India’s nuclear capped missiles: Role in strategic deterrence

India's nuclear force structure is known to be based on a triad: Prithvi short-range ballistic missiles and various versions of the Agni IRBM manned by the missile groups of the Indian Army; nuclear glide bombs carried underslung on hard points on fighter-bomber aircraft of the Indian Air Force;...

Geopolitics | Feb 5, 2017
Non-proliferation challenges: An Indian perspective

Robert Gallucci, a former top non proliferation official at the State Department who negotiated a 1994 nuclear agreement with North Korea, urged the US Congress to reject the deal because it "Trashes" the non proliferation regime. Such a regime could provide a Key building block in a comprehensive...

CBRN Journal | Dec 1, 2015
Nuclear Posture

Tellis examines the persistent claim of prominent Indian strategic theorists that India will adopt an indigenous nuclear doctrine that seeks to avoid the pitfalls of the dominant strategic solutions incarnated during the Cold War and whether it would be reasonable to suggest that India would develop...

The Statesman | Mar 28, 2002
Nuclear Standoff-II

The first is to clearly spell out that a nuclear strike on Indian soldiers, including those who may be within Pakistani territory during war, would be deemed to be a nuclear strike on India and would invite massive punitive nuclear retaliation. India's desire to develop a credible minimum nuclear...

The Statesman | Jan 25, 2002
Nuclear Standoff-I

Writing in the Pakistan Defence Journal, General Lodhi stated; "In a deteriorating military situation when an Indian conventional attack is likely to break through our defences or has already breached the main defence line causing a major set-back to the defences which cannot be restored by...

The Statesman | Jan 24, 2002
Nuclear Terrorism

The US may get around the basic premise of the Non-Proliferation Treaty that binds the five recognised nuclear weapons states not to attack non-nuclear states with nuclear weapons by claiming that the possession of nuclear warheads even by terrorist organisations being hosted by a state makes the...

The Statesman | Nov 21, 2001
Nuclear confidence building and risk reduction in Southern Asia

EXISTING NUCLEAR CBMS IN SOUTHERN ASIA. While discussing nuclear CBMs, most diplomats and analysts tend to focus on India and Pakistan only, due to their misperceptions that Southern Asia is a nuclear flashpoint. Nuclear safety, security, confidence building and risk reduction are issues that need...

ARTRAC Journal | Aug 4, 2001
Nuclear hazards

Nuclear weapons states must clearly spell out their strategy, inspire confidence in their adversaries that they will abide by their declared stance and should give credible evidence that adequate checks and balances have been built into their nuclear decision-making process and nuclear weapons...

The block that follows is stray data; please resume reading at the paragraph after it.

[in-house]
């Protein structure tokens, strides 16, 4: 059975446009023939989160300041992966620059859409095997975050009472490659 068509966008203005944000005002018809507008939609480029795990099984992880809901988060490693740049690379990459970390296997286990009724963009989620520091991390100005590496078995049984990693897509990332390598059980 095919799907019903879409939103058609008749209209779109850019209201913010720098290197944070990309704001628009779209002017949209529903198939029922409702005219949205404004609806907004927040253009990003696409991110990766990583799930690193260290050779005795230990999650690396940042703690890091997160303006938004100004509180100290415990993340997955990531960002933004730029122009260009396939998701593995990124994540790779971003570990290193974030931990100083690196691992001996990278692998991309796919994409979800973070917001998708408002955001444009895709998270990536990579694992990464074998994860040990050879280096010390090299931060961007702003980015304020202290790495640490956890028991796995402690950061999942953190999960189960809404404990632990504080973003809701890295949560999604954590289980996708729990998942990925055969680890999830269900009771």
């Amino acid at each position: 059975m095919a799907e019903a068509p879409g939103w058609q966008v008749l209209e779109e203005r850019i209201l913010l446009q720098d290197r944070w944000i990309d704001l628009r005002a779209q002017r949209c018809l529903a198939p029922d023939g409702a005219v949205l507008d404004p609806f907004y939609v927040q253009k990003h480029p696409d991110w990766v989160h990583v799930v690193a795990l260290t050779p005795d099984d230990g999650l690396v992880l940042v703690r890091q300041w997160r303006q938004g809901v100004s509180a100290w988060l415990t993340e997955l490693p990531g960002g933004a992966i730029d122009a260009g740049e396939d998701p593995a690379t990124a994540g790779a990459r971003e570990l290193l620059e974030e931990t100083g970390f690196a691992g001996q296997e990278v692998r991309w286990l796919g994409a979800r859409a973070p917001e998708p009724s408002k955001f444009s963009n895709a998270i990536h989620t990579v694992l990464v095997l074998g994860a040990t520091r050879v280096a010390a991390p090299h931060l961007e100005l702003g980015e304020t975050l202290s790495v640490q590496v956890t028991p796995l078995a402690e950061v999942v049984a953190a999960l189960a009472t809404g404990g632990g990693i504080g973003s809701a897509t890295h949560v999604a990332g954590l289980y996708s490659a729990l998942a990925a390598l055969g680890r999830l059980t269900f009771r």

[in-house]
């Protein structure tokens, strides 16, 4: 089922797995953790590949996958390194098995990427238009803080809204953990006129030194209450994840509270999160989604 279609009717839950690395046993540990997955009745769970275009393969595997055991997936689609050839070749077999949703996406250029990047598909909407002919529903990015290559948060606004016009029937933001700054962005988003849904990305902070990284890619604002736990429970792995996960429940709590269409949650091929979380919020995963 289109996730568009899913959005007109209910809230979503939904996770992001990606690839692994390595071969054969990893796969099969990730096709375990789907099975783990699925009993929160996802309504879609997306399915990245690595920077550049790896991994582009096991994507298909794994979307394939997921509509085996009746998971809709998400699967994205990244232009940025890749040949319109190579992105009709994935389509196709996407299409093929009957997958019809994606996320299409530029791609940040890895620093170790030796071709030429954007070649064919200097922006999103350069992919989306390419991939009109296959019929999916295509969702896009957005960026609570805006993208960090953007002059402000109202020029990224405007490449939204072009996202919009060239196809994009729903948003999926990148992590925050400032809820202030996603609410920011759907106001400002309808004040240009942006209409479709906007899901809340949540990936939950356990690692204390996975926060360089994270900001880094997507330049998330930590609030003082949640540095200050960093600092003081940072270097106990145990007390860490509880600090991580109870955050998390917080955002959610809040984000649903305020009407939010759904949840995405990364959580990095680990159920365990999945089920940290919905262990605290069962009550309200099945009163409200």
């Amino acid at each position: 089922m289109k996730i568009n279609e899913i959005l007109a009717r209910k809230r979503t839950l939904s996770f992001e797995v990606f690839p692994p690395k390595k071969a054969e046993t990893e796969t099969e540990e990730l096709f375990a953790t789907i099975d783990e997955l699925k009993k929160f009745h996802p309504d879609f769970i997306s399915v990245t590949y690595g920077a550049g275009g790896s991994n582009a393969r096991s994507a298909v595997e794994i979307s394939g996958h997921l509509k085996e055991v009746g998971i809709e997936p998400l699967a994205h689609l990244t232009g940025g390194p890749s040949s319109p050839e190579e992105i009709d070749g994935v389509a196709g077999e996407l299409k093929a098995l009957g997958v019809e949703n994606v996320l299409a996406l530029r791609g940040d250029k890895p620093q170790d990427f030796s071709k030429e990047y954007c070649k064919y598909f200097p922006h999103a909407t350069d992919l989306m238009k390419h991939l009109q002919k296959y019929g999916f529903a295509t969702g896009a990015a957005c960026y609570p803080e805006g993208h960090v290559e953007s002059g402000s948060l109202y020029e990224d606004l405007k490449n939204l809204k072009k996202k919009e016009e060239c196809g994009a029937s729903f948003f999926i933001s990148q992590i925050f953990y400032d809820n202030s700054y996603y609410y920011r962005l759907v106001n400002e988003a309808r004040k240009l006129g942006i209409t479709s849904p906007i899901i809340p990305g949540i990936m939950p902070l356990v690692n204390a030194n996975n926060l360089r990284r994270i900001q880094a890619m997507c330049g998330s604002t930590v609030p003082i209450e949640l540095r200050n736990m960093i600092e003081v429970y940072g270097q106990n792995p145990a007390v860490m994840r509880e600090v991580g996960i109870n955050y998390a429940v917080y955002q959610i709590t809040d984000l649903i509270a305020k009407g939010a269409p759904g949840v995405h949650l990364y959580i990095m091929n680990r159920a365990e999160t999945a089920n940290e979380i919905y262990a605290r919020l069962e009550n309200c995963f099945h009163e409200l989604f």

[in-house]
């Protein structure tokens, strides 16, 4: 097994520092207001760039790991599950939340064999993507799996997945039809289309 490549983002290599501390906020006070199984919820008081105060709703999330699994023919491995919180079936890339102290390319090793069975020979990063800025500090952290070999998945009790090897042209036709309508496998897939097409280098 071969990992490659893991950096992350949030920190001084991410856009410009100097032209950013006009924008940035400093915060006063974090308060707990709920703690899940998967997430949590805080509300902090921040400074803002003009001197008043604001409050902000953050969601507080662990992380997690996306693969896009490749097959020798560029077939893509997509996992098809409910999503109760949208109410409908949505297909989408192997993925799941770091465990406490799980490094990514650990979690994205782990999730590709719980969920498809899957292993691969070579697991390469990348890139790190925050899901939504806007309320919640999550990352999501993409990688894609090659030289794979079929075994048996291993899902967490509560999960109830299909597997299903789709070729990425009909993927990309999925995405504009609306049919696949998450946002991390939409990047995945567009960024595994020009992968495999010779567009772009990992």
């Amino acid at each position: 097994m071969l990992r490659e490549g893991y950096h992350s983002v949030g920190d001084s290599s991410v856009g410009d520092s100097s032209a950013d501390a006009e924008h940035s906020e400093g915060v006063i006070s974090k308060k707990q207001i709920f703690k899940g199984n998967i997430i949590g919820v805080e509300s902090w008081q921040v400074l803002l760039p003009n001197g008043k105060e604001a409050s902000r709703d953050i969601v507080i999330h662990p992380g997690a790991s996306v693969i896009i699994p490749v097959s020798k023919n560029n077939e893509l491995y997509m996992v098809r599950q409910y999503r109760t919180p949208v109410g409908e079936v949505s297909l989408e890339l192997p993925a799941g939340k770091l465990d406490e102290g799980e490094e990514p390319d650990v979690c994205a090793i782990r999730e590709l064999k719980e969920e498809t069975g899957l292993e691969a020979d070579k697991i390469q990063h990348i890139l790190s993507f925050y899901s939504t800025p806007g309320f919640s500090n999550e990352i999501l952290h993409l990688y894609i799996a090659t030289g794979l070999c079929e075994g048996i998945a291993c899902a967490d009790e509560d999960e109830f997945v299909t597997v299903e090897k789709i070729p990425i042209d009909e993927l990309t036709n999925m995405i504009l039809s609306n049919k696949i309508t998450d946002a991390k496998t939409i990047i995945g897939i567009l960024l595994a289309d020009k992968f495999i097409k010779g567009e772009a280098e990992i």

The Statesman | May 30, 2001
Safety and security of India’s N-weapons

Besides posing practical difficulties, the virtual non-involvement of the armed forces in the country's nuclear weapons programme has undermined the credibility of India's nuclear deterrent and raised doubts about the safety and security of nuclear weapons. The need for ensuring the highest...

Strategic Analysis | Apr 5, 2001
India’s Nuclear Doctrine and Policy

Deterrence by Denial India’s nuclear policy is underpinned by a categorical and unambiguous commitment to “no first use” of nuclear weapons against nuclear armed adversaries and the non-use of nuclear weapons against non-nuclear weapons states. […]

Strategic Analysis | Feb 28, 2001
Deterrent Power

Since India's GDP is growing at the compounded annual rate of approximately seven per cent, it clearly emerges that the expenditure likely to be Incurred on maintaining a credible minimum deterrent comprising 200 nuclear warheads is eminently affordable.

The Statesman | Jan 6, 2001
India’s Nuclear Force Structure

Background Though the dust has settled over Pokhran and the Chagai Hills since the nuclear blasts of May 1998, their aftershocks are still reverberating round the world. The crossing of the nuclear Rubicon had propelled […]

Strategic Analysis | Sep 1, 2000
Nuclear targeting philosophy for India

At the heart of a nation's targeting philosophy is the question: what deters? Is the adversary to be deterred by threatening his major cities with annihilation? Or, is he to be deterred by threatening decapitating strikes against his political and military leadership? Or, would he be deterred by...

Strategic Analysis | Jun 5, 2000
Does India need tactical nuclear weapons?

To 60,000 nuclear warheads were produced since the arguably senseless bombing of Hiroshima and Nagasaki in 1945, some basic human survival instinct "Repeatedly stayed the finger that might have pushed the button." The world's abhorrence for nuclear weapons is now so widespread and deep-rooted that...

Strategic Analysis | Mar 5, 2000
Command and control of nuclear weapons in India

In dealing with the employment of nuclear weapons, the issue of control becomes a question of "Technology and wiring' and a delegation and devolution of authority in crises? Osgood has described a number of components of command and control of nuclear weapons; these include: the manufacture of...

Strategic Analysis | Jan 5, 2000
Nuclear Artillery

Introduction One of mankind’s most gruesome achievements in the twentieth century is the ability to destroy the entire human race several times over. The nuclear stockpile of the united states has an estimated explosive yield […]

May 9, 1985